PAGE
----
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Maybe it says something about the state of the Seahawks that what they consider a work in progress could be viewed by others as a finished product.

The subject in question is Seattle’s running game, which by any objective measure is moving along just fine. As the Seahawks prepare for their Monday night game at St. Louis, they are first in the NFL in rushing yards per game at 154.4, just a little off the team-record pace of a year ago of 161.2.

And that comes in the context of a season when the NFL is setting records for passing yards (and conversely seeing rushing numbers lower than usual).

The Seahawks, though, are getting a healthy chunk of those yards a little more unconventionally than a year ago, many coming on Russell Wilson scrambles. And the majority of Wilson’s runs lately have come when he has taken off in the face of pressure.

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Wilson has 323 rushing yards on the season, with 269 in the last four games when the Seahawks have been without starting tackles Russell Okung and Breno Giacomini. Wilson has averaged 10.25 attempts the last four games after rushing at least 10 times in a game only twice previously in his career.

So this week, when asked for his assessment of Seattle’s conventional running game (meaning non-quarterback runs), offensive line coach Tom Cable responded with a little smile and said “we’re not doing much of it.”

Actually, Seattle is still doing more of it than a lot of teams.

Before Sunday’s games, running back Marshawn Lynch ranked second in the NFL in both rushing yards (578) and attempts (138).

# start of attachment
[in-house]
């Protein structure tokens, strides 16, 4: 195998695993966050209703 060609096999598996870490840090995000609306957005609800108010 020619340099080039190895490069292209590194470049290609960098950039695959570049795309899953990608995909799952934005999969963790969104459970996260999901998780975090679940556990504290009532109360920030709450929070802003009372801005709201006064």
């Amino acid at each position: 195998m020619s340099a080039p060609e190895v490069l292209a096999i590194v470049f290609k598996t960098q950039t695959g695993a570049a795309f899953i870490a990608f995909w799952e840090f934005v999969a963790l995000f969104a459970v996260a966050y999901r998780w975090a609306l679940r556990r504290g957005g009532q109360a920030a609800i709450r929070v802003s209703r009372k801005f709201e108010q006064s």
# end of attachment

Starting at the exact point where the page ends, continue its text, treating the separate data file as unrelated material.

And his attempts are on pace with a year ago — he’s averaging 19.7 attempts per game this year, the same as last season.

What Lynch has yet to really do, though, is have that one, big highlight-reel performance. After rushing for 100 yards in a game 10 times last season, he has just one such game so far this year, getting 102 against Indianapolis.

His yards per carry average is also down from last season, from 5.1 to 4.2.

Seahawks coaches say none of that is a reflection on Lynch.

“I think he is running really hard,” Cable said.

Similar to the pass-protection issues, though, what’s hard to ignore in the running game is the affect of playing without two starting tackles. The football analysis site Pro Football Focus reported that when Lynch gained 91 yards last week against the Arizona Cardinals, 80 came after contact, and Lynch was credited with forcing eight missed tackles.

The Rams, though, present a chance for Lynch, and the running game as a whole, to have a breakout game.

While the Rams are known for their pass-rushing ability, they rank 30th in the NFL against the run, allowing 126.4 yards per game and 4.2 yards per carry.

Coach Pete Carroll said this week that he’d like to see the Seahawks take over games on the ground the way they regularly did a year ago.

“We still can get better and more consistent,” Carroll said. “We have been getting yards and moving the football all right, but I think we can still gain on the consistency of just running right down hill. …

“But I would like to see us have that opportunity, that if we can get in the right position in games in the second half of the season, where we can run the ball a lot and really zero in on it. We really haven’t felt like we’ve gotten to that point yet where the fourth quarter is a quarter that we own, and we can really hammer the ball and work on our stuff.”

The game also represents another chance for Seattle to prove that its road demons are a thing of the past, especially as 11-point favorites over a Rams team forced to go with backup quarterback Kellen Clemens in place of the injured Sam Bradford.

Seattle has won three of four road games this season and five of six dating to last year.

Cornerback Richard Sherman said this week he thinks this particular group of Seahawks has always played competitively on the road, but this season is simply getting the breaks “that we needed to win” in the past.

“Every game we played last year we were in,” he said. “So we never felt like we actually had a problem on the road. I think that was more of something created in the outside world. We always were confident in our abilities and we just continue to be that way.”

Bob Condotta: 206-515-5699 or On Twitter @bcondotta.

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